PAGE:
Exxon, Chevron join industry climate-change initiative in u-turn

Signage is displayed on a fuel pump at a Chevron Corp. gas station in Guild, Tennessee, U.S., on Tuesday, Jan. 24, 2017. Chevron Corp. is expected to release earnings figures on January 27. Photographer: Luke Sharrett/Bloomberg
Signage is displayed on a fuel pump at a Chevron Corp. gas station in Guild, Tennessee, U.S., on Tuesday, Jan. 24, 2017. Chevron Corp. is expected to release earnings figures on January 27. Photographer: Luke Sharrett/Bloomberg

US oil companies Exxon Mobil Corp., Chevron Corp. and Occidental Petroleum Corp. will join an oil industry climate-change group led by their European rivals, after refusing to do so for years.

The companies will become members of the Oil & Gas Climate Initiative on Sept. 24, according to an announcement from the group. The OGCI was founded in 2014 by the heads of BP Plc, Royal Dutch Shell Plc, Saudi Aramco and seven others based in Europe and Asia. It invests in carbon-reduction ventures.

The U-turn by the American oil majors puts them at odds with their country’s president, who is trying to relax rules governing greenhouse-gas emissions and last year vowed to pull the U.S. out of the landmark Paris climate agreement.

In 2015, the heads of the six largest oil companies in Europe broke ranks with their American counterparts, calling on governments to agree on carbon pricing at a climate summit in Paris. Exxon and Chevron are now under new leadership, and have come closer to the views of their European competitors.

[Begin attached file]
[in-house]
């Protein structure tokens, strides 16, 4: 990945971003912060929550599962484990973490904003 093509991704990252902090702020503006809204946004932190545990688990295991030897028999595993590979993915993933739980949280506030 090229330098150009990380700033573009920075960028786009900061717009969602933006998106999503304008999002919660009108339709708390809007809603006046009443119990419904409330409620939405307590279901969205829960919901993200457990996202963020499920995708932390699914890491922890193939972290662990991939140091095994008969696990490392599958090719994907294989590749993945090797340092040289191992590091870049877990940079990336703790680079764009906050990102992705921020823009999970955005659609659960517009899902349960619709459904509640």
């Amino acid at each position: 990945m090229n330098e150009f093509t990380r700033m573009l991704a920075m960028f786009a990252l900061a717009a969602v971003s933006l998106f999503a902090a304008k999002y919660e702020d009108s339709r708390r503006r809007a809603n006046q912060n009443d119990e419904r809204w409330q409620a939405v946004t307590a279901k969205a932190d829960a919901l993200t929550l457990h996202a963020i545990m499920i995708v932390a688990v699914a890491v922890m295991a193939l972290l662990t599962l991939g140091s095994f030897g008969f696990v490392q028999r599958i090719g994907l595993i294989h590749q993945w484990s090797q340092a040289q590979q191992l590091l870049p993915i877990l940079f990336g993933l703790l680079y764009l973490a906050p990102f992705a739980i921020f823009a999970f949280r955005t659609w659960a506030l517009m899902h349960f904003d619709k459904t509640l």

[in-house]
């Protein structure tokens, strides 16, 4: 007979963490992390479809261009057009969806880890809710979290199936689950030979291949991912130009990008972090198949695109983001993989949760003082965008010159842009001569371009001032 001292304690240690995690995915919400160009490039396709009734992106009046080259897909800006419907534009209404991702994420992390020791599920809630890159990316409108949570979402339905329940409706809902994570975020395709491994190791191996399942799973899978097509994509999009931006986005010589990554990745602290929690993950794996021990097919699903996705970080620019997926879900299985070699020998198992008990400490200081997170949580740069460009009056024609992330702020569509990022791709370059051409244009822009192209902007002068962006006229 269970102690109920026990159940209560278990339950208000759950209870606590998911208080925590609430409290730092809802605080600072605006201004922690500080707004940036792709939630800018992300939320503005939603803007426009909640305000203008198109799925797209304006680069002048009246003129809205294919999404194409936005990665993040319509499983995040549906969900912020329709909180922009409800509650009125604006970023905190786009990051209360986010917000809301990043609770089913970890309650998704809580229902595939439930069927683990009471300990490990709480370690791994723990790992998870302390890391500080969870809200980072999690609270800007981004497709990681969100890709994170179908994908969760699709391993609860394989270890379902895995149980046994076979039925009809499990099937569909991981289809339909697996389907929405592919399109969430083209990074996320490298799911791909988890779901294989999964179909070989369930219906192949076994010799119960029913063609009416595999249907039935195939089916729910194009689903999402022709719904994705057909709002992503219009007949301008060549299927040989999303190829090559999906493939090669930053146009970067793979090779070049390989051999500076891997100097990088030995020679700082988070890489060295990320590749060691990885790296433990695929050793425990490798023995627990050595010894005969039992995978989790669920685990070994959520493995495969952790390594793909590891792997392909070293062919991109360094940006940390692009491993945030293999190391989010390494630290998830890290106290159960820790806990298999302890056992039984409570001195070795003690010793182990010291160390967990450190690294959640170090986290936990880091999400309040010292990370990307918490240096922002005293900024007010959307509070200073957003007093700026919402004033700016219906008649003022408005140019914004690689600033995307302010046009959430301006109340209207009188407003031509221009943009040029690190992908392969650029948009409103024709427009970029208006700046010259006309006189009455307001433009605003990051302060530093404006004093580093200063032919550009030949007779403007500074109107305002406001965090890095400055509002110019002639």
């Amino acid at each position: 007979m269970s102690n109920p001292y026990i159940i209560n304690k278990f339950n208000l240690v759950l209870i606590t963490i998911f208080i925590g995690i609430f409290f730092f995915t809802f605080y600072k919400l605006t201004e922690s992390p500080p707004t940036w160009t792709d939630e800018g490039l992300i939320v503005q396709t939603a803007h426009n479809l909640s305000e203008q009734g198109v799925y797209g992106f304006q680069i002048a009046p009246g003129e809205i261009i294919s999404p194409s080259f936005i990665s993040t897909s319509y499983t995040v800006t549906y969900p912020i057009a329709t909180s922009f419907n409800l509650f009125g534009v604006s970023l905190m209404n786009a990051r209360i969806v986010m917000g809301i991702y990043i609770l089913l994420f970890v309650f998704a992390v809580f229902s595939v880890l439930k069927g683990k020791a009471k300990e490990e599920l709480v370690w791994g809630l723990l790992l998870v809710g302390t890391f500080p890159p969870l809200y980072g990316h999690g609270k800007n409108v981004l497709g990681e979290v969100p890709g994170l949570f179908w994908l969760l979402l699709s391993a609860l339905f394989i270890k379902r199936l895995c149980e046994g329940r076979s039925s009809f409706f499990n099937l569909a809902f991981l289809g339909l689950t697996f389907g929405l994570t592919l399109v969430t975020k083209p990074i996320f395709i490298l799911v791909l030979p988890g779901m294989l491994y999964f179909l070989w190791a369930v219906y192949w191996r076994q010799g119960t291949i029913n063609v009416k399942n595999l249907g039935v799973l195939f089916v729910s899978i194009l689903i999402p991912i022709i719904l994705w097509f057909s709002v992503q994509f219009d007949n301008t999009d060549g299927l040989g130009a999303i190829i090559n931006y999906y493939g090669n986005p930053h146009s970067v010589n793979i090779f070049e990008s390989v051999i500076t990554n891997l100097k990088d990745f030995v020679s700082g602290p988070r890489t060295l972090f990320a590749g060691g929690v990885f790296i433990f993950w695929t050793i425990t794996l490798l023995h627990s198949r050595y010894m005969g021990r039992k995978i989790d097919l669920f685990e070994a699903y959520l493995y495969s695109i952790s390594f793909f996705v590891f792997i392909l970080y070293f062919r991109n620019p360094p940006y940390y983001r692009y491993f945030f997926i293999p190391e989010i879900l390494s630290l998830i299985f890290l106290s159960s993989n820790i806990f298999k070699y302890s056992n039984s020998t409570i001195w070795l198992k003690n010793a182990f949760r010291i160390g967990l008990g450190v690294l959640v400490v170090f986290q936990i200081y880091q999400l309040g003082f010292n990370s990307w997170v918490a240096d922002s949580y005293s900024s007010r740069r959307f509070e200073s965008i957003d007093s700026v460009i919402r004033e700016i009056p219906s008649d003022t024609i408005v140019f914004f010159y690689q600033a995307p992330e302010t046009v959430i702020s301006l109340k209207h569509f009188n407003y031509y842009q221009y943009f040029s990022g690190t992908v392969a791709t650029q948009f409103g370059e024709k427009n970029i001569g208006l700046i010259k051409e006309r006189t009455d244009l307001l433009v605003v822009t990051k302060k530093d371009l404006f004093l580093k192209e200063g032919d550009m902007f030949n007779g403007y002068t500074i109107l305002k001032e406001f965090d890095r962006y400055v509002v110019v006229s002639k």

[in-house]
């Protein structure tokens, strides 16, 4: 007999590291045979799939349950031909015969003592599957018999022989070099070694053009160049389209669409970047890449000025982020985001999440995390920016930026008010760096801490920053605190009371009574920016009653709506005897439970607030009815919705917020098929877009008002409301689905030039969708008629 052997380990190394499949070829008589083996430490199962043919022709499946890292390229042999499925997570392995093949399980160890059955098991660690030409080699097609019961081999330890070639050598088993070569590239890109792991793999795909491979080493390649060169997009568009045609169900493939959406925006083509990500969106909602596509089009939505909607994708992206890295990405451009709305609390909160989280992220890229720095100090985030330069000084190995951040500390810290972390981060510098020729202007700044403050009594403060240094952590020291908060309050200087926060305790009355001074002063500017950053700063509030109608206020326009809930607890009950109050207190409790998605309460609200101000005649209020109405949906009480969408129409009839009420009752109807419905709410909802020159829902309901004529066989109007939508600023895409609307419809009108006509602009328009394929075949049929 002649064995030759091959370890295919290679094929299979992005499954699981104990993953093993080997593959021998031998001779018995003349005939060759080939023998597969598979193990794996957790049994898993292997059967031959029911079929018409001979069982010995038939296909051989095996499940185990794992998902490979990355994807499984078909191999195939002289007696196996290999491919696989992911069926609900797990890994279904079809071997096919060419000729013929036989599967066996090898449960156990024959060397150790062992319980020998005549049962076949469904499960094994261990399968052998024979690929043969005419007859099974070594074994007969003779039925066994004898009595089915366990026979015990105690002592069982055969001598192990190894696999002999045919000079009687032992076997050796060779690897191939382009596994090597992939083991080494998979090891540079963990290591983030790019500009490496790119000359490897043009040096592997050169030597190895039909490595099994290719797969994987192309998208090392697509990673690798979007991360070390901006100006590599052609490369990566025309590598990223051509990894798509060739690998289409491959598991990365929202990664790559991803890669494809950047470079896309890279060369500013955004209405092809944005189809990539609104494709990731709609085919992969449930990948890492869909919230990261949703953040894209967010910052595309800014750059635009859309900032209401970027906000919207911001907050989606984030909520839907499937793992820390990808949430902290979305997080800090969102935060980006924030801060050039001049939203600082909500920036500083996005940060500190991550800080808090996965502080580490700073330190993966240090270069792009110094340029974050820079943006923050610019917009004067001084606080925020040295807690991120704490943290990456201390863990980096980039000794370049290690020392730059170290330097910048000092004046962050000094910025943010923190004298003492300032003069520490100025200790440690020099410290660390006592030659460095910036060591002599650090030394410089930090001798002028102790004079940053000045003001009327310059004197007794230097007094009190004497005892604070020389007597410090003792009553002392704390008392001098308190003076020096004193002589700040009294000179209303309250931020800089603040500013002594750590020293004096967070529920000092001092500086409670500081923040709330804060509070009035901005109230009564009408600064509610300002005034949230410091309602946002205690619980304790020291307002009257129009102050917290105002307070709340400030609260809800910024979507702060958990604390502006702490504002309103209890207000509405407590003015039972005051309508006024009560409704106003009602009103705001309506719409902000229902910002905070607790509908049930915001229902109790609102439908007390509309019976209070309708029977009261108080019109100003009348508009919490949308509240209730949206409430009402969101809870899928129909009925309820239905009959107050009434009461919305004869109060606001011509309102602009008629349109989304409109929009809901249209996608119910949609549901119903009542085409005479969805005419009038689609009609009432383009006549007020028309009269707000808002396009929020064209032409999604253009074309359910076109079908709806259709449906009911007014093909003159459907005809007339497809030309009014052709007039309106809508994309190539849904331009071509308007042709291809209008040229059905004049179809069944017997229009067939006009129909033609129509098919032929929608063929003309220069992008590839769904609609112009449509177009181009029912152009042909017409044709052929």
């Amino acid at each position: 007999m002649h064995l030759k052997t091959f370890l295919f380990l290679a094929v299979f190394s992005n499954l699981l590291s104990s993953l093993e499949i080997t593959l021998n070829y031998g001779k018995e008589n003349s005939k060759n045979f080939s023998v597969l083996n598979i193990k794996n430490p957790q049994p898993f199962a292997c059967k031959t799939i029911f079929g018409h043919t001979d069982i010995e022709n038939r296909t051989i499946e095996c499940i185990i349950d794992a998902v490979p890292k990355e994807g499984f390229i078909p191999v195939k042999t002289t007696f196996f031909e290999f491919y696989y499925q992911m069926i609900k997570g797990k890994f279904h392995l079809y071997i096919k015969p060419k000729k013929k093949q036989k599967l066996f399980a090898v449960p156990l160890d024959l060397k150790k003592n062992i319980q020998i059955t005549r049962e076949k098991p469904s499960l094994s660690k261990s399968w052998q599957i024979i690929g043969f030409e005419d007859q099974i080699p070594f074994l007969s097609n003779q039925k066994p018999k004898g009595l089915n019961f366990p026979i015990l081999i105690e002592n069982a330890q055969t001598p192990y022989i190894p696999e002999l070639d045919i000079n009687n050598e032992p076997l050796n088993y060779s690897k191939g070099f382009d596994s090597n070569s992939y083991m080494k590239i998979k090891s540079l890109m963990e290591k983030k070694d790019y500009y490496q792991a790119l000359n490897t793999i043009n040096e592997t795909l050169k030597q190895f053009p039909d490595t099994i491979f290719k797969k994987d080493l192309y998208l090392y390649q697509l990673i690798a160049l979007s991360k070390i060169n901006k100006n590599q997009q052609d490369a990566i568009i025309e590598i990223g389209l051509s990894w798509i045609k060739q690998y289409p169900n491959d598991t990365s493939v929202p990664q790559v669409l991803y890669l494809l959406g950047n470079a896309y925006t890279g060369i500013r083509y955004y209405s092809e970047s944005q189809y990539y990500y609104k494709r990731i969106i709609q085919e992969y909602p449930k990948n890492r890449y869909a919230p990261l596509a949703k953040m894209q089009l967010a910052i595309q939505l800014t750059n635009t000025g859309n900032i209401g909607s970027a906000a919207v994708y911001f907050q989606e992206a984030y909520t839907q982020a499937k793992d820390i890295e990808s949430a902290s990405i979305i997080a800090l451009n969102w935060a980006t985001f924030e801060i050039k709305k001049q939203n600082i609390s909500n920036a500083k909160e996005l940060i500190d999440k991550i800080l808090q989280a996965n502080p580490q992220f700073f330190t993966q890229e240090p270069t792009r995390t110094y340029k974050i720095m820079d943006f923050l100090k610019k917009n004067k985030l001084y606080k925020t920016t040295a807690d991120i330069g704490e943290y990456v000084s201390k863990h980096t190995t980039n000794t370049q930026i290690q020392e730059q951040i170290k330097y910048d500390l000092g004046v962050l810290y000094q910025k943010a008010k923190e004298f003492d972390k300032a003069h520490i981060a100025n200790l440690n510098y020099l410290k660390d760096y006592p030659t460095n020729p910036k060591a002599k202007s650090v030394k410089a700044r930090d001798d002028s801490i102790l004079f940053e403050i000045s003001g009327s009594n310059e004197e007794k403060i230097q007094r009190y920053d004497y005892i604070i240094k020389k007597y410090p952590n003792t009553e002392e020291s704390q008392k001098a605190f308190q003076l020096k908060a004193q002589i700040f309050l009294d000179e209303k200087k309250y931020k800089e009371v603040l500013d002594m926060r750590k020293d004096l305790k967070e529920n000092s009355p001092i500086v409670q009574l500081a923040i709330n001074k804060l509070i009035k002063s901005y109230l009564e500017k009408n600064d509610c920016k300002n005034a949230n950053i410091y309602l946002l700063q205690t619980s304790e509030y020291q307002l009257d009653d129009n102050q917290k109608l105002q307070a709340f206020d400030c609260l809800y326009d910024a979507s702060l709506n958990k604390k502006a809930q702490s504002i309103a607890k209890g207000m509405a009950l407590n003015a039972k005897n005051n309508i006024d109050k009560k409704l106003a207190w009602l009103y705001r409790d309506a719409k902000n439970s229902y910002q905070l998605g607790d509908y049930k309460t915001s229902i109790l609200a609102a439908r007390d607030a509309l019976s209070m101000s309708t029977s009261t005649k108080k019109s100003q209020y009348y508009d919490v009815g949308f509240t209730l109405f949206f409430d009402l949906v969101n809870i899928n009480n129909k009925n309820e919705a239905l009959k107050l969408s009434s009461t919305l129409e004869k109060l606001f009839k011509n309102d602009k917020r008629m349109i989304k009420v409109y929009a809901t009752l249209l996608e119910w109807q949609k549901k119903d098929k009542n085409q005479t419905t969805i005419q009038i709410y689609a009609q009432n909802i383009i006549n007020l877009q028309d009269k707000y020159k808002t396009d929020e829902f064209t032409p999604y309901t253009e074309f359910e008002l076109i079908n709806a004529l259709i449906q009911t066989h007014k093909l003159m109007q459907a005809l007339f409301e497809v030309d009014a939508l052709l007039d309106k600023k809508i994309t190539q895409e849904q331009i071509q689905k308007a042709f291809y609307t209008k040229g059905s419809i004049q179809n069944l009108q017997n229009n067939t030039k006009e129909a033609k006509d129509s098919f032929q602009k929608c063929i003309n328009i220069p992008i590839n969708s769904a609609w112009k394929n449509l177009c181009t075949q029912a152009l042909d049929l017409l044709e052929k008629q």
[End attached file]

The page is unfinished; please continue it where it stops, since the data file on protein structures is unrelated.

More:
“It will take the collective efforts of many in the energy industry and society to develop scalable, affordable solutions that will be needed to address the risks of climate change,” Exxon Chief Executive Officer Darren Woods said in a statement. “This dual challenge is one of the most important issues facing society and our company.”

The OGCI has been trying to bring in the large U.S. companies for at least a year, according to people with knowledge of the matter. Lately, they’ve participated in calls with the group and also attended a meeting of CEO members in Geneva as observers, the people said.

Their involvement comes as investors and environmentalists ramp up pressure on oil companies to act on climate change. A group called 350.org is leading a worldwide movement to divest fossil-fuel stocks and bonds, and has received pledges from funds managing more than $6 trillion, according to its website.

With the three U.S. companies, the OGCI will have 13 members. Together, they represent about 30 percent of global oil and gas production.

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